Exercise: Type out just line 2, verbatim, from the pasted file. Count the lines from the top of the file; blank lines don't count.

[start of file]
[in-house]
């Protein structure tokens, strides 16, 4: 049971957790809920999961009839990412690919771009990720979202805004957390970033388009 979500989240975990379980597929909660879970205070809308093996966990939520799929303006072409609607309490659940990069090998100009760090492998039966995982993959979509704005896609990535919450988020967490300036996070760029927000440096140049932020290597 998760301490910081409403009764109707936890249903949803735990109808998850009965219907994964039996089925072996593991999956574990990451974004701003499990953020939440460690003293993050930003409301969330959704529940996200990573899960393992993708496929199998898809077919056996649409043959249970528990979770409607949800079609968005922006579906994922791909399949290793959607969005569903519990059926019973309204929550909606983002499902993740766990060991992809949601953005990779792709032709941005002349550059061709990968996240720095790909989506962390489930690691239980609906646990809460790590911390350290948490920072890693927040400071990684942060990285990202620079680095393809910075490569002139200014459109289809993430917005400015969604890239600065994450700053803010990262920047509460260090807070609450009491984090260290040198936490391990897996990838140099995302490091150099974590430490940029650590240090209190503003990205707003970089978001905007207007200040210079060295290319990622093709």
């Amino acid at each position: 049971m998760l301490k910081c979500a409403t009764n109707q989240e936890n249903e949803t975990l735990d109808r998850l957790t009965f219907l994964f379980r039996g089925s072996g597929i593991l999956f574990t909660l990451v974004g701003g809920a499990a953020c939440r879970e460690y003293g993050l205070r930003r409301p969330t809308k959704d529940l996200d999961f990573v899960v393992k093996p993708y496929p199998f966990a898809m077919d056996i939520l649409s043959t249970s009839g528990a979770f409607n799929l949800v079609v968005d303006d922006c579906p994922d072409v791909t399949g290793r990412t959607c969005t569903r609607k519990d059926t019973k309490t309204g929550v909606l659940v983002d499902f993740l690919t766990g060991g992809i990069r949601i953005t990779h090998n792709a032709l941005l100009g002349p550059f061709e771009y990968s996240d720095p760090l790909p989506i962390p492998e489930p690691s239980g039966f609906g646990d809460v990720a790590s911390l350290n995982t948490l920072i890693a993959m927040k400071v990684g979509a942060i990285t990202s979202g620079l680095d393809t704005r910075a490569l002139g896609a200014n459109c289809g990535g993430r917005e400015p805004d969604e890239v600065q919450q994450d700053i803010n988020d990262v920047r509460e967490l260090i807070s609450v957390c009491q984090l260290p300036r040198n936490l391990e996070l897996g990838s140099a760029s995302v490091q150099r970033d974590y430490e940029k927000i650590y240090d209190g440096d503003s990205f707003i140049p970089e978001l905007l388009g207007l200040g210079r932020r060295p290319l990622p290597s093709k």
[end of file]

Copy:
């Protein structure tokens, strides 16, 4: 049971957790809920999961009839990412690919771009990720979202805004957390970033388009 979500989240975990379980597929909660879970205070809308093996966990939520799929303006072409609607309490659940990069090998100009760090492998039966995982993959979509704005896609990535919450988020967490300036996070760029927000440096140049932020290597 998760301490910081409403009764109707936890249903949803735990109808998850009965219907994964039996089925072996593991999956574990990451974004701003499990953020939440460690003293993050930003409301969330959704529940996200990573899960393992993708496929199998898809077919056996649409043959249970528990979770409607949800079609968005922006579906994922791909399949290793959607969005569903519990059926019973309204929550909606983002499902993740766990060991992809949601953005990779792709032709941005002349550059061709990968996240720095790909989506962390489930690691239980609906646990809460790590911390350290948490920072890693927040400071990684942060990285990202620079680095393809910075490569002139200014459109289809993430917005400015969604890239600065994450700053803010990262920047509460260090807070609450009491984090260290040198936490391990897996990838140099995302490091150099974590430490940029650590240090209190503003990205707003970089978001905007207007200040210079060295290319990622093709």